Good science fiction should be aware of the world it inhabits.
I mean that both in terms of the fictional world which the story weaves around itself, and the real world in which the story inhabits. There is always analogy wrapped in meaning, with at the very centre a kernel of truth. Otherwise what’s the point?
Defiance does itself a great service by trying to tackle a number of important themes, and despite still being a relative unknown, is earning its place in SF history.
Yes, I’m going to keep going on about the fact nobody but me seems to be watching this show until that fact changes, Goddamnit!
With Rahm Tak and his death squad vanquished, the Votanis Collective extend the hand of friendship towards Defiance, with an unexpected emissary. But Nolan is still suffering from the after-effects of the battle, with his grasp on reality fraying. Meanwhile, even with Kindzi returned to the ship in orbit, T’evgin finds his plans are not straightforward.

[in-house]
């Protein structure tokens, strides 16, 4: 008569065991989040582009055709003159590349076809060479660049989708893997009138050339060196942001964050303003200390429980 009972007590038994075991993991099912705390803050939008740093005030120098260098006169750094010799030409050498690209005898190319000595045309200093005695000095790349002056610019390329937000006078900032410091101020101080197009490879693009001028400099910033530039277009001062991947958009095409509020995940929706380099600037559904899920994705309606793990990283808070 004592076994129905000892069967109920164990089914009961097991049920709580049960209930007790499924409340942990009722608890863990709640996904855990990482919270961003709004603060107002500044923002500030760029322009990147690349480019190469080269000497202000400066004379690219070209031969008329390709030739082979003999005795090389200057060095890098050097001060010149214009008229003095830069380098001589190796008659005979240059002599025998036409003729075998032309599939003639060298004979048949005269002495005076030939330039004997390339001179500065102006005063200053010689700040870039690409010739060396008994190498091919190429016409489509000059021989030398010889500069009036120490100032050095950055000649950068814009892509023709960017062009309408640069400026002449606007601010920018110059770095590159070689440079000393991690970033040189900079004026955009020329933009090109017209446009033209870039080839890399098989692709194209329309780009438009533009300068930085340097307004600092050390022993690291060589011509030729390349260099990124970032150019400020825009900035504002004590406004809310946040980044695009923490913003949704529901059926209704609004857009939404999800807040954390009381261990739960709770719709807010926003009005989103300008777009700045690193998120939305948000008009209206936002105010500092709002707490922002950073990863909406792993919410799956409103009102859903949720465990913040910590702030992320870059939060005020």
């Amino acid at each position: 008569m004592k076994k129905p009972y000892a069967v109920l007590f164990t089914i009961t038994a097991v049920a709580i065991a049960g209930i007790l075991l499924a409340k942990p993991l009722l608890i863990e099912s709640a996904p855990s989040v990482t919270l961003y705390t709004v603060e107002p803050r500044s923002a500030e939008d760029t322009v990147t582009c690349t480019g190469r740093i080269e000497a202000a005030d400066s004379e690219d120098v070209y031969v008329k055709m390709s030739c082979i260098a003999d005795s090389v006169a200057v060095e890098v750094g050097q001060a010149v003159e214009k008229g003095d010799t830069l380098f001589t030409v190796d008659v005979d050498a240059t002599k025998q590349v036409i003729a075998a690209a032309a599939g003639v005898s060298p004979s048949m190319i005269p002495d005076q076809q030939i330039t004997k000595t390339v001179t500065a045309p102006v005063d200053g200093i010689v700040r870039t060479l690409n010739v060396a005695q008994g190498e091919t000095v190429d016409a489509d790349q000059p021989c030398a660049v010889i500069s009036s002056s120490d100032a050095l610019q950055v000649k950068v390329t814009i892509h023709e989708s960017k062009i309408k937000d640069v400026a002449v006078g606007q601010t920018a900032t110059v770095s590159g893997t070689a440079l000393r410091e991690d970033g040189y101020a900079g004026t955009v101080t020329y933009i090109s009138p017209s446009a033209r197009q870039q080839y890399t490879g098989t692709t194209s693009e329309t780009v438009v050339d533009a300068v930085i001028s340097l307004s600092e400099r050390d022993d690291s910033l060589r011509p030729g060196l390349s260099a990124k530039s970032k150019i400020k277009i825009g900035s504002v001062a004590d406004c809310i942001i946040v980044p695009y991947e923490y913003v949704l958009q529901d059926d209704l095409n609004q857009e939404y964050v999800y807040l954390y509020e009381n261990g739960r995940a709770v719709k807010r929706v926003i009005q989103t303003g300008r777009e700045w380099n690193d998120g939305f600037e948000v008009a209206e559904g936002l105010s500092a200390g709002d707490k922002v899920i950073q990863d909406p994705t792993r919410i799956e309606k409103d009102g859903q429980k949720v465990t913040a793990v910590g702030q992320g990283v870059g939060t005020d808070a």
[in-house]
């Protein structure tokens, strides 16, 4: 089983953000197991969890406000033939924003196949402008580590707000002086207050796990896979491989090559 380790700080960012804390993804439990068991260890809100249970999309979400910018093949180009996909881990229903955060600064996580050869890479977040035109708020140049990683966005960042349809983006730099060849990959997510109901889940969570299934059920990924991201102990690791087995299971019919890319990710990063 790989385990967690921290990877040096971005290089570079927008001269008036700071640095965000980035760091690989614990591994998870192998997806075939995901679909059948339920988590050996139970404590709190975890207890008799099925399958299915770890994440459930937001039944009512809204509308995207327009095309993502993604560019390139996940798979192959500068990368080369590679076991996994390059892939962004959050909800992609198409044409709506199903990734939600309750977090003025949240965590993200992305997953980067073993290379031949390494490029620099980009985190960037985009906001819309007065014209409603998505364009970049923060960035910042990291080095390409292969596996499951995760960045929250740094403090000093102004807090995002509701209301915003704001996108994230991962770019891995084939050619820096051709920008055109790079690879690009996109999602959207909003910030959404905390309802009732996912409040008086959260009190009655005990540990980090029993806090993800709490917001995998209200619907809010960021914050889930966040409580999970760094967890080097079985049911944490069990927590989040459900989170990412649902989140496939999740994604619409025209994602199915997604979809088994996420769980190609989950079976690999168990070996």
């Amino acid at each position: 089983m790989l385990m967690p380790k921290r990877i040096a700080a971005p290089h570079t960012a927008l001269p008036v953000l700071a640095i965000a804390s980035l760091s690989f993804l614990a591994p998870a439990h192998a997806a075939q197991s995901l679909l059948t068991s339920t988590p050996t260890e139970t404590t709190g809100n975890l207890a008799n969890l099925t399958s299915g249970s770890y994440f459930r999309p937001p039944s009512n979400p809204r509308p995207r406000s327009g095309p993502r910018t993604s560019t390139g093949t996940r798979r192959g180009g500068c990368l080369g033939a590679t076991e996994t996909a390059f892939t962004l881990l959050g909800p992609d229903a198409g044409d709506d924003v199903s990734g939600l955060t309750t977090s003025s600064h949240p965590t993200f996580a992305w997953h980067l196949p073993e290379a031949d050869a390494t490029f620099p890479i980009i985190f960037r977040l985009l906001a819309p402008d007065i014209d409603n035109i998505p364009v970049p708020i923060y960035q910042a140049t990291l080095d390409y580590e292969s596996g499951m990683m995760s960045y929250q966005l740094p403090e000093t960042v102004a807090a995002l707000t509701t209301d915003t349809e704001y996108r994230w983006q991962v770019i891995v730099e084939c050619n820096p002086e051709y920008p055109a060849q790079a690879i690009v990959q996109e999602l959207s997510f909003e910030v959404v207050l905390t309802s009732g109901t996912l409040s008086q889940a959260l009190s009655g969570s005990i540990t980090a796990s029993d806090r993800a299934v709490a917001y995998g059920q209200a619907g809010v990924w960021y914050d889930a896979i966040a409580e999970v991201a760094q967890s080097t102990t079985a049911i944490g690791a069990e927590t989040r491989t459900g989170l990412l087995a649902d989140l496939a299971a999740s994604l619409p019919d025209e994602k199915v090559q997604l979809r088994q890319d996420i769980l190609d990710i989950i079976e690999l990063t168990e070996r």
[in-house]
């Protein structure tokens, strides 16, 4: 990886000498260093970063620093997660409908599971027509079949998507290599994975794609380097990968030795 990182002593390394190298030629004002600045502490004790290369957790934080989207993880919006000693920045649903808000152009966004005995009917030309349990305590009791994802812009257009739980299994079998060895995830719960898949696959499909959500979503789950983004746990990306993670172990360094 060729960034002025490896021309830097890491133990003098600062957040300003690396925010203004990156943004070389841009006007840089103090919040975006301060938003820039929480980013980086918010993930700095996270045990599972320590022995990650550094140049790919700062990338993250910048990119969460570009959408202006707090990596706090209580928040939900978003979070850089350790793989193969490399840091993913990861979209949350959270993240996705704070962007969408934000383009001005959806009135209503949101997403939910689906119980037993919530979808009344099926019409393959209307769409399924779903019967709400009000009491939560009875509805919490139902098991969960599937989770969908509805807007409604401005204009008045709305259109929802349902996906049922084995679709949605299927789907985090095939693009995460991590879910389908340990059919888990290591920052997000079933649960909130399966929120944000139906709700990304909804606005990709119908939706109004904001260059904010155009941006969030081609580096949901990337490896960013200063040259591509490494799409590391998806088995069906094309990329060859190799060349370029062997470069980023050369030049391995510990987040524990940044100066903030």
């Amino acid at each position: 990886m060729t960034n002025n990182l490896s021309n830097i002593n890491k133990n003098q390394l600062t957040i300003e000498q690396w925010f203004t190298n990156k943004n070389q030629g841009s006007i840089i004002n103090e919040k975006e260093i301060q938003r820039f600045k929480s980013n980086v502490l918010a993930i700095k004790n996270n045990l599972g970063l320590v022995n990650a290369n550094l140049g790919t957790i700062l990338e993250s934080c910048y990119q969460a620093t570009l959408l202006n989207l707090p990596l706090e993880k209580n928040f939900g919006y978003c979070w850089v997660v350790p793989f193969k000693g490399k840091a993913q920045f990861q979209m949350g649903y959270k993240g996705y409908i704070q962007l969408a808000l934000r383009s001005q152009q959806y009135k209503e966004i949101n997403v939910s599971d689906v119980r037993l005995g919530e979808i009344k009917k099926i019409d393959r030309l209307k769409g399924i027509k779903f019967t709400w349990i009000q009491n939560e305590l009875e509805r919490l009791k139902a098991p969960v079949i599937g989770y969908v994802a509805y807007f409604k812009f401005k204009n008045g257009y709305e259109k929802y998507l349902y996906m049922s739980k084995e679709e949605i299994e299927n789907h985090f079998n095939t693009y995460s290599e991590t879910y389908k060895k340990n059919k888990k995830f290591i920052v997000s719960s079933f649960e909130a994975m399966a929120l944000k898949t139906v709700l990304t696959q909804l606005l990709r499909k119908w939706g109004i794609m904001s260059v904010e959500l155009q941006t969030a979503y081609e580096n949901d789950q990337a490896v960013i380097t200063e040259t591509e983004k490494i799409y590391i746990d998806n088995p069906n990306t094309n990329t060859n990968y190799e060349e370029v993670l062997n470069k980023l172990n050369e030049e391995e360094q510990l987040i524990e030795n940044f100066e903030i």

So, I predicted that the Votanis Collective would not be eager to ride to Defiance, and I was wrong. It’s not to finish what Rahm Tak started, though. Vice-Chancellor Vosk — one of the senior political leaders of the VC (And those paying attention may remember she was the one who ordered Rahm back to Brasilia -Ed) is rather grateful for their having rid her of Tak, especially after what he did to his wife, who was the Vizier’s niece. She wants to offer Amanda a protection pact, in exchange for helping her negotiate some sort of peace with the Omec.
Now, on paper this is win-win. After what seems like the near withdrawal of the Earth Republic from the region, Defiance could use a friend. And with the VC being the only real enemy they have, it would mean safety. From Vosk’s perspective, she’s somewhat isolated in the VC in terms of wanting peaceful co-existence with humanity; a trade deal for gulanite would be a big win for her.
And as far as T’evgin is concerned, he wants peace. He moots a plan, with Stahma, to settle his people in Australia, where they will be isolated from both humanity and the VC. So convincing him not to basically eat everyone, as Vosk hopes to, should be easy enough. He wants Stahma to go with him, too, though she is reluctant.